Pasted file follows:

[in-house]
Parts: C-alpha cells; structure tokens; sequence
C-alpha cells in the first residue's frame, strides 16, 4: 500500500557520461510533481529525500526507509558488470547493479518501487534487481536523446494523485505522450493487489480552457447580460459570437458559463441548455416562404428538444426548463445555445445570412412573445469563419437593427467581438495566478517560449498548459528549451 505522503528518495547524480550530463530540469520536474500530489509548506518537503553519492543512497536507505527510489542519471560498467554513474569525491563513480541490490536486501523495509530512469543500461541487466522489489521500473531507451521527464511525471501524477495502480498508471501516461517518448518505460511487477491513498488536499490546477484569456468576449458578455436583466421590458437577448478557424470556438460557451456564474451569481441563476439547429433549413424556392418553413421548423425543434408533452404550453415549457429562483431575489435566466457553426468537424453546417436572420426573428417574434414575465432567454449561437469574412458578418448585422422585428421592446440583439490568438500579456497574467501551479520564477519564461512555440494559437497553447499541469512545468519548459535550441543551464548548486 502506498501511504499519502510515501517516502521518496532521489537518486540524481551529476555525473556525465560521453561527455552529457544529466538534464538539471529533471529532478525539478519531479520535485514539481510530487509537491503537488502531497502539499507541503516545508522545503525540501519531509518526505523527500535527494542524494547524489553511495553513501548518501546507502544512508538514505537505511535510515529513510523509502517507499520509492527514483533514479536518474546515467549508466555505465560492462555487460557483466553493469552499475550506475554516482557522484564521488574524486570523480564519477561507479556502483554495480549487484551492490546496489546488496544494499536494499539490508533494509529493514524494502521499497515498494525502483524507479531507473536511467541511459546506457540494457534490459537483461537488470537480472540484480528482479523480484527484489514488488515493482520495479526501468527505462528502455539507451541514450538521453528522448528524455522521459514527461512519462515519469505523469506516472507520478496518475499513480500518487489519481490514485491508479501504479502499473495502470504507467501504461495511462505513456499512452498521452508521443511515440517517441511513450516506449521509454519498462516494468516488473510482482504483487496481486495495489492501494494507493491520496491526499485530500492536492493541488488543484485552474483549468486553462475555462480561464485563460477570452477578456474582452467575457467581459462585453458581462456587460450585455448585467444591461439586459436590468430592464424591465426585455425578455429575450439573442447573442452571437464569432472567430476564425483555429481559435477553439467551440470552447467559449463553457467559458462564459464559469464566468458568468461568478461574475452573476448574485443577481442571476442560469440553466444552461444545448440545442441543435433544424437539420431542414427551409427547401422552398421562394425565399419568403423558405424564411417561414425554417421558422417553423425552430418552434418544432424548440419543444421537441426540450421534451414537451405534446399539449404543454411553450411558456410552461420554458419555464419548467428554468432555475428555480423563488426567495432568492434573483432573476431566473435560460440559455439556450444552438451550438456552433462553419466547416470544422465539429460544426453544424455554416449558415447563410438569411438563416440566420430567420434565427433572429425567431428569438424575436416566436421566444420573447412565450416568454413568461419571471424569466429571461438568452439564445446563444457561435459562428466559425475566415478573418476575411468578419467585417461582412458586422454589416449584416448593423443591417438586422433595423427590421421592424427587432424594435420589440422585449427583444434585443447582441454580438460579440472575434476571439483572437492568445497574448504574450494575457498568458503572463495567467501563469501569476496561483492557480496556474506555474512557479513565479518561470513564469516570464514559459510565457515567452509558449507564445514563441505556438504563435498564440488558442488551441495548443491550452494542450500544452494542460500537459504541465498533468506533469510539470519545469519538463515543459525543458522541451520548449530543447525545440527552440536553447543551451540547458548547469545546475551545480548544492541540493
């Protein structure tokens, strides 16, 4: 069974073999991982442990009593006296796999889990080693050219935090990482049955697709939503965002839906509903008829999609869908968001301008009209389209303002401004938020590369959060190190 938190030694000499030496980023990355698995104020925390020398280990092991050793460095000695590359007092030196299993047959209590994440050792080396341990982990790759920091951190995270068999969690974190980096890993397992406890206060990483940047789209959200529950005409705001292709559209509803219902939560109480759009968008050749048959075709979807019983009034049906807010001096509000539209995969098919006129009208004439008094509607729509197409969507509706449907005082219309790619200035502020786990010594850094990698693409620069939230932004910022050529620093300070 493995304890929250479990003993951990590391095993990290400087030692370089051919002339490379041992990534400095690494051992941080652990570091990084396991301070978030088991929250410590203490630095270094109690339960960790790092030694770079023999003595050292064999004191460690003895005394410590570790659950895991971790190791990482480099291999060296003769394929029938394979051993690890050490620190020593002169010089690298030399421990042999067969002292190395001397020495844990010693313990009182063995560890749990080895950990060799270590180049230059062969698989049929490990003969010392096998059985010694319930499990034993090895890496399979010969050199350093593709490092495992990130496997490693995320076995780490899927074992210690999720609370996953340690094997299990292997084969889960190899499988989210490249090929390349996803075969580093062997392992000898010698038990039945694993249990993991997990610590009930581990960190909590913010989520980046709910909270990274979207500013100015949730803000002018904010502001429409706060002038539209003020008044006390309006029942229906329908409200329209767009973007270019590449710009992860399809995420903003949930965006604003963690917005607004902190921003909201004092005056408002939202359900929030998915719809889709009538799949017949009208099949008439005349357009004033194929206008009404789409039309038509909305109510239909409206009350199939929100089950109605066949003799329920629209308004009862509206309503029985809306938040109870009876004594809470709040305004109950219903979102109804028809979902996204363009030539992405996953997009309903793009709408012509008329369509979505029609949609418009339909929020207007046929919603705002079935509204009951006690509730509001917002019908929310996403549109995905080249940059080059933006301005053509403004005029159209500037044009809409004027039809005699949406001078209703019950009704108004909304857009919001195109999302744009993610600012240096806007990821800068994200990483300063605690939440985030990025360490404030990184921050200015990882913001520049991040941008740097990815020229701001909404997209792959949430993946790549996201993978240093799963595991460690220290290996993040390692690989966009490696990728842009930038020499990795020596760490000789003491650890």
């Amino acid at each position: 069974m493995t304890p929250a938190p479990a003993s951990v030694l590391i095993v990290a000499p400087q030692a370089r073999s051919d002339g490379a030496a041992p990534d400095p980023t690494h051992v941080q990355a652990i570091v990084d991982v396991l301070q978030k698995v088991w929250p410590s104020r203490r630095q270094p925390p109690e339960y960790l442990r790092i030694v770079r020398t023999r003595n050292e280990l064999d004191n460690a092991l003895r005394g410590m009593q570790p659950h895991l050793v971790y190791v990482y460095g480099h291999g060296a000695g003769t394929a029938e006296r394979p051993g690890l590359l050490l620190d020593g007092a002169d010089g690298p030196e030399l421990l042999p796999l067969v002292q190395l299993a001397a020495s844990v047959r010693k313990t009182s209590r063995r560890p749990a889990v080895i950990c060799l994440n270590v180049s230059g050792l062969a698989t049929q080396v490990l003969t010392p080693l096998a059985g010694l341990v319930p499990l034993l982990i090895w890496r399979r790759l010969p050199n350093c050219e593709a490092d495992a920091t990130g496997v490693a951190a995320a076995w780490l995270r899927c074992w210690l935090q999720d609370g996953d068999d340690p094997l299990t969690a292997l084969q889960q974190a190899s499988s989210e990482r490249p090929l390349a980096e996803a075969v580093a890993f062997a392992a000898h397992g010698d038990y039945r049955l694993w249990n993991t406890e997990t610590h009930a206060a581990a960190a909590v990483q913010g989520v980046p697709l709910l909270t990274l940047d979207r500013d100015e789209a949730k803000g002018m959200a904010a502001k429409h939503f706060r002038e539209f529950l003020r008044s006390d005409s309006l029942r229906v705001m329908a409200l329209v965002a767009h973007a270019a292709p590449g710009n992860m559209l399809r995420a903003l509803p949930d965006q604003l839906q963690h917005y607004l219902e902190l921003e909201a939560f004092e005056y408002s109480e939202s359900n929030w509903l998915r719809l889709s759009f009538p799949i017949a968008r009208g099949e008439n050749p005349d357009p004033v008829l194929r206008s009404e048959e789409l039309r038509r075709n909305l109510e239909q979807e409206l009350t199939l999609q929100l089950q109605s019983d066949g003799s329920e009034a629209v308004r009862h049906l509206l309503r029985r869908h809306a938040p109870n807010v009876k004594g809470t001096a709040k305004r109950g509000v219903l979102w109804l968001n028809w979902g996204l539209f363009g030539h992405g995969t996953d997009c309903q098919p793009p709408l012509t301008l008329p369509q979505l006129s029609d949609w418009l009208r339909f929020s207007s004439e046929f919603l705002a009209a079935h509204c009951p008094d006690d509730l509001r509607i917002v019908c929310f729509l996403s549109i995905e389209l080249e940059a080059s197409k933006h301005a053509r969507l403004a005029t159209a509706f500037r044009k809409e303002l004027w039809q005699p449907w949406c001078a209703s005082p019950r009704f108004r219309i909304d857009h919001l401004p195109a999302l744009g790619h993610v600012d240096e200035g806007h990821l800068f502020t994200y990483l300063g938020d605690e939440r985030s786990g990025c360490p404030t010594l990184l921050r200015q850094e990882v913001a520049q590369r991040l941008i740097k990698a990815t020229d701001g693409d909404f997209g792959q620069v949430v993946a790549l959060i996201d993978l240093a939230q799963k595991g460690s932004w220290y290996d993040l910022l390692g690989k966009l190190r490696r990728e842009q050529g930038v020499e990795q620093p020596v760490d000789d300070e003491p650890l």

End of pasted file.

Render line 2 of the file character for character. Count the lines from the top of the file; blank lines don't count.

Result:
Parts: C-alpha cells; structure tokens; sequence